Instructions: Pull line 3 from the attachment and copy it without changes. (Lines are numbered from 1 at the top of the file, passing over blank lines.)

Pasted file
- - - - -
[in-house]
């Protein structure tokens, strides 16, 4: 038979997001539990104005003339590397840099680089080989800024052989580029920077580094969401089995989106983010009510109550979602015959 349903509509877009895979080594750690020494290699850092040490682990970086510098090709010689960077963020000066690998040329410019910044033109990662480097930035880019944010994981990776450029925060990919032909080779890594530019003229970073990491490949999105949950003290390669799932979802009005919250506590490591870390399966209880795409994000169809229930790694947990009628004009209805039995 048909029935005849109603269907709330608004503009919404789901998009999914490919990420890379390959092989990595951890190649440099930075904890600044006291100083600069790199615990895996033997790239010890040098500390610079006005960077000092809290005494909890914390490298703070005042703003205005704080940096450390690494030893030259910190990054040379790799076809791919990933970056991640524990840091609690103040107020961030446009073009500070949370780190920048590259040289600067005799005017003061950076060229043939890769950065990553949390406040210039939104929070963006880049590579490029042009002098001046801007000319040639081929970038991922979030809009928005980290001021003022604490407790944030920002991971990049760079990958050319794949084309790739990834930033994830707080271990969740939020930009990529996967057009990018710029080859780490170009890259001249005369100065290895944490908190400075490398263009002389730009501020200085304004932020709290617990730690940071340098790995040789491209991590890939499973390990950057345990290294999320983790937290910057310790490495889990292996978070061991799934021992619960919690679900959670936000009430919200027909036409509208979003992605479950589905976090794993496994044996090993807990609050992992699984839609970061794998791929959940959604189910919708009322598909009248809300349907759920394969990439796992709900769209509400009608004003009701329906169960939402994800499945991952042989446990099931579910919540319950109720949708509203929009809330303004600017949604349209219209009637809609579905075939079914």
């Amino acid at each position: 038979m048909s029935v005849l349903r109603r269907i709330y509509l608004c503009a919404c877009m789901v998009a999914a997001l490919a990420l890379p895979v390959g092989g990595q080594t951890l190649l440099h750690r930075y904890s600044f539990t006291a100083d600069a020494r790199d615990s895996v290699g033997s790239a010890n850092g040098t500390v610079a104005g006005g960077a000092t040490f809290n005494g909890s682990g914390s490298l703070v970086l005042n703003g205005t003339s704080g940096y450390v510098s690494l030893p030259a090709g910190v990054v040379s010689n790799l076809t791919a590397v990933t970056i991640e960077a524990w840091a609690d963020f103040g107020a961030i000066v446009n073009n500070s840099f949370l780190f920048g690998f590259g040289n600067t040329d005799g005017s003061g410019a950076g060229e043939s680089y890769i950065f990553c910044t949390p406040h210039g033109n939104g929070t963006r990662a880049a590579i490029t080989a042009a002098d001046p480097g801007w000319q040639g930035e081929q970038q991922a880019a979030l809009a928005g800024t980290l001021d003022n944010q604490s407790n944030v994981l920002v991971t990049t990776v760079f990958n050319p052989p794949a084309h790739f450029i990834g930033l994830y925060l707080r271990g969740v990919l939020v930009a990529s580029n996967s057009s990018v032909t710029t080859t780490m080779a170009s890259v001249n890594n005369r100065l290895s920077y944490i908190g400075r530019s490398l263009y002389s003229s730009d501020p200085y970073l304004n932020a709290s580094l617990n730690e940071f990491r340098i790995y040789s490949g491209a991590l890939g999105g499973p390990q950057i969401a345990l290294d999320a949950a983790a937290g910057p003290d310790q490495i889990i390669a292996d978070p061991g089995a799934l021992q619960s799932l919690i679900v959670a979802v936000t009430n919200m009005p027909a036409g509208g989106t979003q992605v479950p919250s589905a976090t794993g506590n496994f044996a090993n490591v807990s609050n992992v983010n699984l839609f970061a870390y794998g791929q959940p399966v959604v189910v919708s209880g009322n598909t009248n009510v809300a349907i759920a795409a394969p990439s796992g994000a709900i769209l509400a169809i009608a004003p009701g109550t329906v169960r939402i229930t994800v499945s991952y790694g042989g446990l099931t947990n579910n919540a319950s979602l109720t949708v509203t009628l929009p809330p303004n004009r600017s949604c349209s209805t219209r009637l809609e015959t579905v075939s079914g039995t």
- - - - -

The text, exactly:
């Amino acid at each position: 038979m048909s029935v005849l349903r109603r269907i709330y509509l608004c503009a919404c877009m789901v998009a999914a997001l490919a990420l890379p895979v390959g092989g990595q080594t951890l190649l440099h750690r930075y904890s600044f539990t006291a100083d600069a020494r790199d615990s895996v290699g033997s790239a010890n850092g040098t500390v610079a104005g006005g960077a000092t040490f809290n005494g909890s682990g914390s490298l703070v970086l005042n703003g205005t003339s704080g940096y450390v510098s690494l030893p030259a090709g910190v990054v040379s010689n790799l076809t791919a590397v990933t970056i991640e960077a524990w840091a609690d963020f103040g107020a961030i000066v446009n073009n500070s840099f949370l780190f920048g690998f590259g040289n600067t040329d005799g005017s003061g410019a950076g060229e043939s680089y890769i950065f990553c910044t949390p406040h210039g033109n939104g929070t963006r990662a880049a590579i490029t080989a042009a002098d001046p480097g801007w000319q040639g930035e081929q970038q991922a880019a979030l809009a928005g800024t980290l001021d003022n944010q604490s407790n944030v994981l920002v991971t990049t990776v760079f990958n050319p052989p794949a084309h790739f450029i990834g930033l994830y925060l707080r271990g969740v990919l939020v930009a990529s580029n996967s057009s990018v032909t710029t080859t780490m080779a170009s890259v001249n890594n005369r100065l290895s920077y944490i908190g400075r530019s490398l263009y002389s003229s730009d501020p200085y970073l304004n932020a709290s580094l617990n730690e940071f990491r340098i790995y040789s490949g491209a991590l890939g999105g499973p390990q950057i969401a345990l290294d999320a949950a983790a937290g910057p003290d310790q490495i889990i390669a292996d978070p061991g089995a799934l021992q619960s799932l919690i679900v959670a979802v936000t009430n919200m009005p027909a036409g509208g989106t979003q992605v479950p919250s589905a976090t794993g506590n496994f044996a090993n490591v807990s609050n992992v983010n699984l839609f970061a870390y794998g791929q959940p399966v959604v189910v919708s209880g009322n598909t009248n009510v809300a349907i759920a795409a394969p990439s796992g994000a709900i769209l509400a169809i009608a004003p009701g109550t329906v169960r939402i229930t994800v499945s991952y790694g042989g446990l099931t947990n579910n919540a319950s979602l109720t949708v509203t009628l929009p809330p303004n004009r600017s949604c349209s209805t219209r009637l809609e015959t579905v075939s079914g039995t």